All protocols were approved by the animal ethics board of Wageningen University & Research, The Netherlands (2013023.f). Three nine-week-old wild type C57BL/6J female mice were purchased from Harlan Sprague Dawley Inc. (Horst, the Netherlands) and kept in the animal facility of Wageningen University & Research (12 h:12 h reversed light/dark cycle, 20 ± 2 °C). The mice were housed together in a specific pathogen-free environment with ad libitum access to a standard diet (AIN-93 M) and water. Mice were euthanized and dissected to remove the duodenum and the crypts isolated for generating organoids as previously described with minor modifications [7, 8] and grown in basal culture medium (W-ENR: DMEM/F12 medium enriched with 50 ng/mL mouse Epidermal growth factor (mEGF), 10 mmol/L Hepes (Invitrogen, the Netherlands), 1× B-27 supplement (ThermoFisher scientific, The Netherlands), and recombinant Noggin (15% v/v), WNT3A (30% v/v, Hubrecht Institute, Utrecht, Netherlands ), and R-Spondin (15% v/v, Stanford university, Palo Alto, USA ) (Method S1). To facilitate access to the apical surface of epithelial cells, we generated 2D monolayers of cells from dissociated 3D organoids. The organoids were extracted from the plate by adding 1 mL/well ice-cold DMEM F12 containing 1% v/v penicillin/streptomycin and disrupted using a p200 pipette for 40 consecutive passages and centrifuged at 250 × g for 5 min at 4 °C. The resulting pellet was suspended in TrypLE dissociation reagent and incubated for 10 min to receive a single-cell suspension. The cells were centrifuged at 750 × g for 5 min, resuspended in W-ENR at room temperature and plated at 25,000 cells per well in a 96-well culture plate, pre-coated with 0.5% Matrigel matrix as previously described [9, 10]. To confirm the presence of secretory cell lineages, the organoid monolayers were grown to confluence on 96-well plates, fixed in 1% paraformaldehyde (PFA), and subsequently visualised in histology sections with a fluorescent phalloidin conjugate (cell membranes, 1:100, A12379, Thermo-Fisher), Ki-67 (proliferating cells, 1:200, ab66155, Abcam), UEA-1 (secretory cell lineages, 1:100, FITC-conjugated, FL-1061, Vector Laboratories), and MUC2 (1:200, sc-515031, Santa Cruz Biotechnology) as previously described  Additional file 1.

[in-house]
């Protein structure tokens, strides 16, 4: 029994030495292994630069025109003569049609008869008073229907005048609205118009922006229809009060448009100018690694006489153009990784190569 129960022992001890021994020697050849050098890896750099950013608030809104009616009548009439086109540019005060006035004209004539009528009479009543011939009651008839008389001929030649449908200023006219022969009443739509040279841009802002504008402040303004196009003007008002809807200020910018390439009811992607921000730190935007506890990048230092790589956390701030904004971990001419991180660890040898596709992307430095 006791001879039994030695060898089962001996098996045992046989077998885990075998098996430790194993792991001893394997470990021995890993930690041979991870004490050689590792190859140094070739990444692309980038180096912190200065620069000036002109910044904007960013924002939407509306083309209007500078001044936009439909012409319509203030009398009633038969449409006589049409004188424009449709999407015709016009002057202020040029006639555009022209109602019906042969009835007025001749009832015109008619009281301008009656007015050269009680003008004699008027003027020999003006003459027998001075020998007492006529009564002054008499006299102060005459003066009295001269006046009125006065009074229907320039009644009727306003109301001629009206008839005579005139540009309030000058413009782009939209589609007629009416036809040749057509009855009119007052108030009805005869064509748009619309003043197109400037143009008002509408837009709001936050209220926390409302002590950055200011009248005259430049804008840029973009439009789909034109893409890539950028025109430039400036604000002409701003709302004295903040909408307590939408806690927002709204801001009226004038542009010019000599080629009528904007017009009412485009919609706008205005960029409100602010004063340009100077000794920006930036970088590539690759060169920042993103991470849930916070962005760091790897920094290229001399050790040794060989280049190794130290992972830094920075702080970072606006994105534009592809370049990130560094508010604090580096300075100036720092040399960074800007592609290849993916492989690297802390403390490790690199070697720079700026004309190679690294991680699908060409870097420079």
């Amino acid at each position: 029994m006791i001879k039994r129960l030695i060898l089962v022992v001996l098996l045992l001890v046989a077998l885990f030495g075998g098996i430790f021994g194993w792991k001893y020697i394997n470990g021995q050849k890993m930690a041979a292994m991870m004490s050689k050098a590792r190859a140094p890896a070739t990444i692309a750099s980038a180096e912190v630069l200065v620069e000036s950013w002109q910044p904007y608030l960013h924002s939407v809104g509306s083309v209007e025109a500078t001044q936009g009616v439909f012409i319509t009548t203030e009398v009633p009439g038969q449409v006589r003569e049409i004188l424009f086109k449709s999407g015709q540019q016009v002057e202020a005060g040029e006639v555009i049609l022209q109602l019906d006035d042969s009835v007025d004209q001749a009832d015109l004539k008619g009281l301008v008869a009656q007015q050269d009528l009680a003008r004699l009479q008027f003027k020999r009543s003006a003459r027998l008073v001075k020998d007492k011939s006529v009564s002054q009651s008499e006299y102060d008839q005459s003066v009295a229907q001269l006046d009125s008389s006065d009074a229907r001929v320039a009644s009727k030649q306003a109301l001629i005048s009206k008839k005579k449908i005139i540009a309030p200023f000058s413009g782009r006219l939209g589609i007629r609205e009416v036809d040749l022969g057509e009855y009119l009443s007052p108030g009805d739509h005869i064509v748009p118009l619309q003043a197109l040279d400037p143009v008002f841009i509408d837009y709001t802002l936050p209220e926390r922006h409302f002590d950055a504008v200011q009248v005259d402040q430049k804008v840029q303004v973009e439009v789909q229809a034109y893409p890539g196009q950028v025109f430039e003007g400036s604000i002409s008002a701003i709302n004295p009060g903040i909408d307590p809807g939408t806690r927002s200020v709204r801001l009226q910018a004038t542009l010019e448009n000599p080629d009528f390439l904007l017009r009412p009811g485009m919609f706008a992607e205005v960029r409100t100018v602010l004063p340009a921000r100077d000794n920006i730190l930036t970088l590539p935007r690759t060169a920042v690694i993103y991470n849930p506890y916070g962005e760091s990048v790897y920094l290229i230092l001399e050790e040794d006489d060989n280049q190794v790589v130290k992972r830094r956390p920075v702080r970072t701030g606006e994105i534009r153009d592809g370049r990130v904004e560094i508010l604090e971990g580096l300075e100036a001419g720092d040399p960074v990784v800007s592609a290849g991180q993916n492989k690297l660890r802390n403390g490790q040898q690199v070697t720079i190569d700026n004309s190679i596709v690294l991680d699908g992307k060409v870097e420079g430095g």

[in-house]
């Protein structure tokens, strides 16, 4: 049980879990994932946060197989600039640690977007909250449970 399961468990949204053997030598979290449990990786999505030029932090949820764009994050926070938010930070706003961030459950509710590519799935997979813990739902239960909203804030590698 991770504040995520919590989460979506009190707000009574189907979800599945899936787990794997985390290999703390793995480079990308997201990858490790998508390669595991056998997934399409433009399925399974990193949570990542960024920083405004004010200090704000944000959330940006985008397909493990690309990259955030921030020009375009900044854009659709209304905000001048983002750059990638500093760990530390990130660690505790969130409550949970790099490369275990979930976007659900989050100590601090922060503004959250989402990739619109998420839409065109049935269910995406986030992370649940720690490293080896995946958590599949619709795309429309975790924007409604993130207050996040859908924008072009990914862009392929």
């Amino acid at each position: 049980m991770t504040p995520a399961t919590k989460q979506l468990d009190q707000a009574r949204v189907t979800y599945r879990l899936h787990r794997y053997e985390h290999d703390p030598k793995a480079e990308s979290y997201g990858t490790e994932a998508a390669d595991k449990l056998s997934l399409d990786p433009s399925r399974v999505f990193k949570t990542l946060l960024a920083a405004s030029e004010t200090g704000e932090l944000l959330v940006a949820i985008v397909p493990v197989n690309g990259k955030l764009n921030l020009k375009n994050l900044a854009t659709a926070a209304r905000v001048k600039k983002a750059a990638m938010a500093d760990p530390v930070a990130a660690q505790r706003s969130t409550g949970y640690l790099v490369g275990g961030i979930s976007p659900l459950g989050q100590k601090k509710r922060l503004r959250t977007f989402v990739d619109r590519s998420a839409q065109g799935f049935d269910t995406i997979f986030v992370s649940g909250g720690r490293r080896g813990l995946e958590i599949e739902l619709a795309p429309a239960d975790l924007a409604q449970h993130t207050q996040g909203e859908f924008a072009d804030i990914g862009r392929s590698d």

Finely powdered SBM (Glycine max, Research diet services, The Netherlands), CAS (Bos taurus, Fronterra, Auckland, New Zealand), SDPP (Sus scrofa, Darling Ingredients, The Netherlands), and YMW (Tenebrio molitor , Kreca, The Netherlands) (see ) were added to DMEM F12 media (40 mg/mL) and homogenised using 2 cycles of 1 min with a 15 min interval on a vortex mixer . The homogenate was then allowed to settle at room temperature. Finally, the homogenate was centrifuged at 10,000 × g for 1 min to remove insoluble material, diluted to 400 μg/mL, and 1:10 of supernatant was added to the apical compartment of 2D organoid monolayers in W-ENR (resulting in 40 μg/mL protein; 4% w/v). After 6 h incubation at 37 °C RNA was isolated from protein-treated or medium control (DMEM-F12 only; MC) organoid monolayers for generating cDNA (Method S2). The labelled cDNA was hybridized to mouse gene 1.1 ST array (Affymetrix, Thermo Fisher Scientific, CA, USA) microarray plate and the results analysed essentially as previously described [14, 15] (Method S2). Genes differentially expressed in organoids exposed to protein sources compared to MC were identified for biological pathway analysis using GeneAnalytics (LifeMap Sciences, Inc. a subsidiary of BioTime, Inc., USA) . The resulting microarray data is available in the Gene Expression Omnibus from NCBI with accession number GSE98051. Microarray results were confirmed by RT-qPCR on a selected set of differentially expressed genes (Method S3 and Table S1).